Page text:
At the beginning of March, I got the opportunity to attend the 2018 Esri Developer’s Summit (DevSummit for short) along with my fellow McMaster Student Associate Tasos Dardas. This conference occurs annually in sunny Palm Springs, California. This is my second time attending, thanks to the ECCE Student Associates program, which provides free registration to 2 lucky students at each participating school.

This conference is one of the biggest gatherings of GIS developers in the world, attracting thousands of participants. Last year, I attended with very minimal knowledge of programming. Seeing all of the different technical sessions and meeting all sorts of new people really kick-started a new passion of mine – learning to program! Since then, I have tried self-teaching myself Python and I have completed introductory JavaScript and R courses. I believed I would be ready to dive right into technical sessions this year, but boy was I overconfident! The sheer number of topics and new concepts to learn was mind-boggling. I think my major take-away from this year is how quickly the technology sector moves, meaning that you constantly have to learn new things to keep track of it all. The keynote session this year featured Microsoft’s Corporate VP for Cloud AI Joseph Sirosh. His talk demonstrated a bunch of interesting use cases for Artificial Intelligence. For example, they showed how you can use machine learning to predict high-density traffic accident zones on a road network, and using AI to query thousands of hand-written and recently declassified JFK assassination documents. The plenary session also featured a really cool deep learning example to detect SAM launch sites using satellite imagery.

My favourite session overall was one that showed how to render realistic city views using a combination of Esri CityEngine and Unreal Engine. Being into computer games myself, it was really cool to see how we can take advantage of graphical processing units (which are typically only used for video games) and use it to create extremely detailed real-time rendering of cities.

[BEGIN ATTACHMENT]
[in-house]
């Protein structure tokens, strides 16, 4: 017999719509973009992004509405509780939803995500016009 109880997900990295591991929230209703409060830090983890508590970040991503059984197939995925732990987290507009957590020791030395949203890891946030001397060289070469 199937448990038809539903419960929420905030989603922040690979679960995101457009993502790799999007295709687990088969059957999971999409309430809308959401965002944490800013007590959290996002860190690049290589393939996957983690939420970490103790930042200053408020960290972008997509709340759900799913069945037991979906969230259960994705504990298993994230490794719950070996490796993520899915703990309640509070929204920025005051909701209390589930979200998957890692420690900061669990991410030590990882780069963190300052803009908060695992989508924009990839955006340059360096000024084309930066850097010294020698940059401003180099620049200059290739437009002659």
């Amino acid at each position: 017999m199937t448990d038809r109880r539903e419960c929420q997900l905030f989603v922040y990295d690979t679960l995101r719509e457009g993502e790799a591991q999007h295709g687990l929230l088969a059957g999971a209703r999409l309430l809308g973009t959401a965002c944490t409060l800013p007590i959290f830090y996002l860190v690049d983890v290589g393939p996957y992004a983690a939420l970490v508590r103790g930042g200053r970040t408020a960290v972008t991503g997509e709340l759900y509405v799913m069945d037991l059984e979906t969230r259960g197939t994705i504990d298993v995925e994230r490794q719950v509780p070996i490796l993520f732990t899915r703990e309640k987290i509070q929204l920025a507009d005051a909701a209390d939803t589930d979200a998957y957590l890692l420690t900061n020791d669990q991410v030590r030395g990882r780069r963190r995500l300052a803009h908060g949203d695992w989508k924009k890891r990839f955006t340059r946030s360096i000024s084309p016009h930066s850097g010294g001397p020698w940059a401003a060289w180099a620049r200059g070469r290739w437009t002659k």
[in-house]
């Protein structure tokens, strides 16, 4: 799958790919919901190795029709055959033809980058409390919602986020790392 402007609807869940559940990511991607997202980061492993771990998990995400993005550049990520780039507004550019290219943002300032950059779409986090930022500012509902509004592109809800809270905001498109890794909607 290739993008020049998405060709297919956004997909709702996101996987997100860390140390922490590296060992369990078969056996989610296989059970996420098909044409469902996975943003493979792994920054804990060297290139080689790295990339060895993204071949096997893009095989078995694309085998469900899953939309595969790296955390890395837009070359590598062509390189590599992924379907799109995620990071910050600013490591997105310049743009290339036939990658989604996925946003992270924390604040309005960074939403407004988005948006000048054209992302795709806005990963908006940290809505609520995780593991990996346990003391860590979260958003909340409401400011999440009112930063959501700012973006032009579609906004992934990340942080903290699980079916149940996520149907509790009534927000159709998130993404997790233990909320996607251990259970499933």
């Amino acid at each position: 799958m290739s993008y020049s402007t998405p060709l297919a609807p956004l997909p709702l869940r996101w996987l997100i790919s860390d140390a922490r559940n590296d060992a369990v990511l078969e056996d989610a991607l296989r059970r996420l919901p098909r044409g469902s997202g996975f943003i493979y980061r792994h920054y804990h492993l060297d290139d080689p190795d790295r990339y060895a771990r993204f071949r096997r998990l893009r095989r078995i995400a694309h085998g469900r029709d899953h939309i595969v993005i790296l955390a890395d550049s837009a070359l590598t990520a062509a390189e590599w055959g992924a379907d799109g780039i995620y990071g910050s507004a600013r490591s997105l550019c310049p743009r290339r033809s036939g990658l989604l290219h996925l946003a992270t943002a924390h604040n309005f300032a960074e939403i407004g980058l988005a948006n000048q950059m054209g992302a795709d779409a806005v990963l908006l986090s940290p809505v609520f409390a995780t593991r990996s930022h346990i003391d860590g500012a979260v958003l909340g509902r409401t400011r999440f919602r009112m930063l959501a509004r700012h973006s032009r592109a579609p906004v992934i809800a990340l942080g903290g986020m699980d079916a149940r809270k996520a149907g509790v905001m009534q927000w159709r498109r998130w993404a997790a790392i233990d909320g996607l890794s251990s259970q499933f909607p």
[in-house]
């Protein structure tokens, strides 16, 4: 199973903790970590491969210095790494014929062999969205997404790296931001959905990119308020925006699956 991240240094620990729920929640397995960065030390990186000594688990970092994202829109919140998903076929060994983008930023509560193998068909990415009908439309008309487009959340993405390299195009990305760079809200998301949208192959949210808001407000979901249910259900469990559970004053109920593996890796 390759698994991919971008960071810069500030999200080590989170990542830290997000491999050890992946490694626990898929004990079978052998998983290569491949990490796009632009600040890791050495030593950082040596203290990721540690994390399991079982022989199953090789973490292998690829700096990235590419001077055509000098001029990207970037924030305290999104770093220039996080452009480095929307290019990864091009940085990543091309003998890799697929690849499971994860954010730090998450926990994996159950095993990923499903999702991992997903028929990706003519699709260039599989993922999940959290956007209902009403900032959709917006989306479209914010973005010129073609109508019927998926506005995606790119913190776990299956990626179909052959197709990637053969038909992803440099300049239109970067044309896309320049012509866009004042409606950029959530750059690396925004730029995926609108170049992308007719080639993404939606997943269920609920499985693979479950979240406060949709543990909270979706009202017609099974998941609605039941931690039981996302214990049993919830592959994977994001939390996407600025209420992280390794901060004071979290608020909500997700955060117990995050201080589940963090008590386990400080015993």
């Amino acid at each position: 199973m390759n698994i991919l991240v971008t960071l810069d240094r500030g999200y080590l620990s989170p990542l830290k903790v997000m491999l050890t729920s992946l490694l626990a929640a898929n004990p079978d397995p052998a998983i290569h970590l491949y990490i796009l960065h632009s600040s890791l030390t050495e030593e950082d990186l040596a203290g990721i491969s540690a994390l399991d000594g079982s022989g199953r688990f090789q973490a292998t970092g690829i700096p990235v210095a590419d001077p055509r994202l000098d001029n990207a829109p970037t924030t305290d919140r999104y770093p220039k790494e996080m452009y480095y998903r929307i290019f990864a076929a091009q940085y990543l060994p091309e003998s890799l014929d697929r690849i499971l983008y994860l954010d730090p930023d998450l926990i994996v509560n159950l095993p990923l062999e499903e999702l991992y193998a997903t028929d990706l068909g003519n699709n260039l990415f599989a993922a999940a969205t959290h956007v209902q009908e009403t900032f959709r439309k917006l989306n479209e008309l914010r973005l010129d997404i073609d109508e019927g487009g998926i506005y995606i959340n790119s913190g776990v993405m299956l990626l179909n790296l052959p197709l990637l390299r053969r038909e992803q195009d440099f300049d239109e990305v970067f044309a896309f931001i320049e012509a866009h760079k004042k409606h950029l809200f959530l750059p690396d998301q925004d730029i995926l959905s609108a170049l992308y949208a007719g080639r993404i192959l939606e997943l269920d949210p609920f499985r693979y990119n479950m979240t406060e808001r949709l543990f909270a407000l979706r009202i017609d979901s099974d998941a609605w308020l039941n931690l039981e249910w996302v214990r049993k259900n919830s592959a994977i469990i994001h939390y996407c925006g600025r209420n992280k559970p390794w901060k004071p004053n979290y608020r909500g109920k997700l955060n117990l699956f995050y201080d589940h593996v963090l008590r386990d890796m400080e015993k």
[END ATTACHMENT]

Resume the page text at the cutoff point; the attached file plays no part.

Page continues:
As is tradition, the conference concluded with a dodge ball tournament and carnival. This is the perfect opportunity to unwind, have some drinks, go on rides, and watch some dodge ball after a week of technical sessions. I participated in a match with a few Esri staff and Tasos. We got eliminated in the first round, but our dignity was restored when our opponent actually ended up making it to the semi-finals (they were good!).

I would strongly recommend student associates from other institutions to consider going to this conference next year, as only 3 student associates total were in attendance for this one (2 from McMaster, 1 from COGS – Hi Michelle!). This is an amazing opportunity to network and learn about cutting edge technology, and is by far the best conference I have ever been to.

I want to thank several people for providing accommodations that ultimately made this trip possible. Here are their names in no particular order: Pat DeLuca (McMaster University), Mike Leahy (Esri Canada), Jonathan Van Dusen (Esri Canada), Matt English (Esri Canada), and (of course) my parents!

Thank you for reading. Next time, I am going to make a post about my time participating in the Esri Canada 2018 App Challenge, where I actually put some of the skills I learned at this conference into effect! Stay tuned!

-Matt Brown (MSc. Candidate in Geography, McMaster University, ECCE Student Associate)